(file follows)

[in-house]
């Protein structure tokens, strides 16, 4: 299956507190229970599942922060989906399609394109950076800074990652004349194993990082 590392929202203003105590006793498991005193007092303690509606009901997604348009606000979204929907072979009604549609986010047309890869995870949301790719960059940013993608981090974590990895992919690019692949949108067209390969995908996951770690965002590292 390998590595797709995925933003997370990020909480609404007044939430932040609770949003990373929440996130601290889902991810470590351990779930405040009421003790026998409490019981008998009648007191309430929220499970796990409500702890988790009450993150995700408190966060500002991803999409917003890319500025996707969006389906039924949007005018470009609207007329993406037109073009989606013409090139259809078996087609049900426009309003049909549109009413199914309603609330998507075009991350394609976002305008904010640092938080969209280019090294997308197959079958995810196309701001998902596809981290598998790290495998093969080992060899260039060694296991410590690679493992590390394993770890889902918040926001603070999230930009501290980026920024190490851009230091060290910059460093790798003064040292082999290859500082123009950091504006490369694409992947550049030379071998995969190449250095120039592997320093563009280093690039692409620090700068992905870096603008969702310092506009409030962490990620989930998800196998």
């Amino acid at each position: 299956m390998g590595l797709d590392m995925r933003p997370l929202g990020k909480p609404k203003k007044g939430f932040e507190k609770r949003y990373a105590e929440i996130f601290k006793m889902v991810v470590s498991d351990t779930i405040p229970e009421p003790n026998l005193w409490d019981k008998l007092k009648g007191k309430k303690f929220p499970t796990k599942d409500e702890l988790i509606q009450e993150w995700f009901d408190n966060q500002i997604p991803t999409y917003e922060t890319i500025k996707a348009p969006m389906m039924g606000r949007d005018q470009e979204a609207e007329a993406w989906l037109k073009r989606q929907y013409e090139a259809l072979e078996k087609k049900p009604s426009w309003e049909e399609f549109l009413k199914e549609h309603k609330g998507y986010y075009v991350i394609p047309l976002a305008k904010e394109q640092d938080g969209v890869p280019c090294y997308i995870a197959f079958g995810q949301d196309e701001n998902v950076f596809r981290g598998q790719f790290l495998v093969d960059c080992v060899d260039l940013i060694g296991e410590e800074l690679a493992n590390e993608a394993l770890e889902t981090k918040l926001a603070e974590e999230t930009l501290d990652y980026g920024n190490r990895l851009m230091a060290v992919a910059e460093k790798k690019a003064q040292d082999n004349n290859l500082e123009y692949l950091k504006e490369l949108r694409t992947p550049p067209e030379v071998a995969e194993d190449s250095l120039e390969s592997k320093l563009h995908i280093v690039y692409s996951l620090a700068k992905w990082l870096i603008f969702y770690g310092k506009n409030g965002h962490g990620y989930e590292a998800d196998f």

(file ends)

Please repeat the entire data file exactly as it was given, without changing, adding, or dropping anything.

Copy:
[in-house]
């Protein structure tokens, strides 16, 4: 299956507190229970599942922060989906399609394109950076800074990652004349194993990082 590392929202203003105590006793498991005193007092303690509606009901997604348009606000979204929907072979009604549609986010047309890869995870949301790719960059940013993608981090974590990895992919690019692949949108067209390969995908996951770690965002590292 390998590595797709995925933003997370990020909480609404007044939430932040609770949003990373929440996130601290889902991810470590351990779930405040009421003790026998409490019981008998009648007191309430929220499970796990409500702890988790009450993150995700408190966060500002991803999409917003890319500025996707969006389906039924949007005018470009609207007329993406037109073009989606013409090139259809078996087609049900426009309003049909549109009413199914309603609330998507075009991350394609976002305008904010640092938080969209280019090294997308197959079958995810196309701001998902596809981290598998790290495998093969080992060899260039060694296991410590690679493992590390394993770890889902918040926001603070999230930009501290980026920024190490851009230091060290910059460093790798003064040292082999290859500082123009950091504006490369694409992947550049030379071998995969190449250095120039592997320093563009280093690039692409620090700068992905870096603008969702310092506009409030962490990620989930998800196998």
């Amino acid at each position: 299956m390998g590595l797709d590392m995925r933003p997370l929202g990020k909480p609404k203003k007044g939430f932040e507190k609770r949003y990373a105590e929440i996130f601290k006793m889902v991810v470590s498991d351990t779930i405040p229970e009421p003790n026998l005193w409490d019981k008998l007092k009648g007191k309430k303690f929220p499970t796990k599942d409500e702890l988790i509606q009450e993150w995700f009901d408190n966060q500002i997604p991803t999409y917003e922060t890319i500025k996707a348009p969006m389906m039924g606000r949007d005018q470009e979204a609207e007329a993406w989906l037109k073009r989606q929907y013409e090139a259809l072979e078996k087609k049900p009604s426009w309003e049909e399609f549109l009413k199914e549609h309603k609330g998507y986010y075009v991350i394609p047309l976002a305008k904010e394109q640092d938080g969209v890869p280019c090294y997308i995870a197959f079958g995810q949301d196309e701001n998902v950076f596809r981290g598998q790719f790290l495998v093969d960059c080992v060899d260039l940013i060694g296991e410590e800074l690679a493992n590390e993608a394993l770890e889902t981090k918040l926001a603070e974590e999230t930009l501290d990652y980026g920024n190490r990895l851009m230091a060290v992919a910059e460093k790798k690019a003064q040292d082999n004349n290859l500082e123009y692949l950091k504006e490369l949108r694409t992947p550049p067209e030379v071998a995969e194993d190449s250095l120039e390969s592997k320093l563009h995908i280093v690039y692409s996951l620090a700068k992905w990082l870096i603008f969702y770690g310092k506009n409030g965002h962490g990620y989930e590292a998800d196998f």